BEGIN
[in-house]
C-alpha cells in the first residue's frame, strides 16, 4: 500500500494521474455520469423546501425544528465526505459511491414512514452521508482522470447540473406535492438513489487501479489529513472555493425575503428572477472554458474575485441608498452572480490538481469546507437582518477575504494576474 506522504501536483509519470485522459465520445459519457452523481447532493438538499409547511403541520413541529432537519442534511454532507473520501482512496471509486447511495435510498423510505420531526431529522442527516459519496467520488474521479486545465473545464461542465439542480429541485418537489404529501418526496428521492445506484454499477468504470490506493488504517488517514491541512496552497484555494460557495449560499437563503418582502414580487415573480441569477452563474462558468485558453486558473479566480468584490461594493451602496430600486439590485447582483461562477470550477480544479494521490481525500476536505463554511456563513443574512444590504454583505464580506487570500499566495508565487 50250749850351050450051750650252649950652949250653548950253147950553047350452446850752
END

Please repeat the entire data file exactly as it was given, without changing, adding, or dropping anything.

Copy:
[in-house]
C-alpha cells in the first residue's frame, strides 16, 4: 500500500494521474455520469423546501425544528465526505459511491414512514452521508482522470447540473406535492438513489487501479489529513472555493425575503428572477472554458474575485441608498452572480490538481469546507437582518477575504494576474 506522504501536483509519470485522459465520445459519457452523481447532493438538499409547511403541520413541529432537519442534511454532507473520501482512496471509486447511495435510498423510505420531526431529522442527516459519496467520488474521479486545465473545464461542465439542480429541485418537489404529501418526496428521492445506484454499477468504470490506493488504517488517514491541512496552497484555494460557495449560499437563503418582502414580487415573480441569477452563474462558468485558453486558473479566480468584490461594493451602496430600486439590485447582483461562477470550477480544479494521490481525500476536505463554511456563513443574512444590504454583505464580506487570500499566495508565487 50250749850351050450051750650252649950652949250653548950253147950553047350452446850752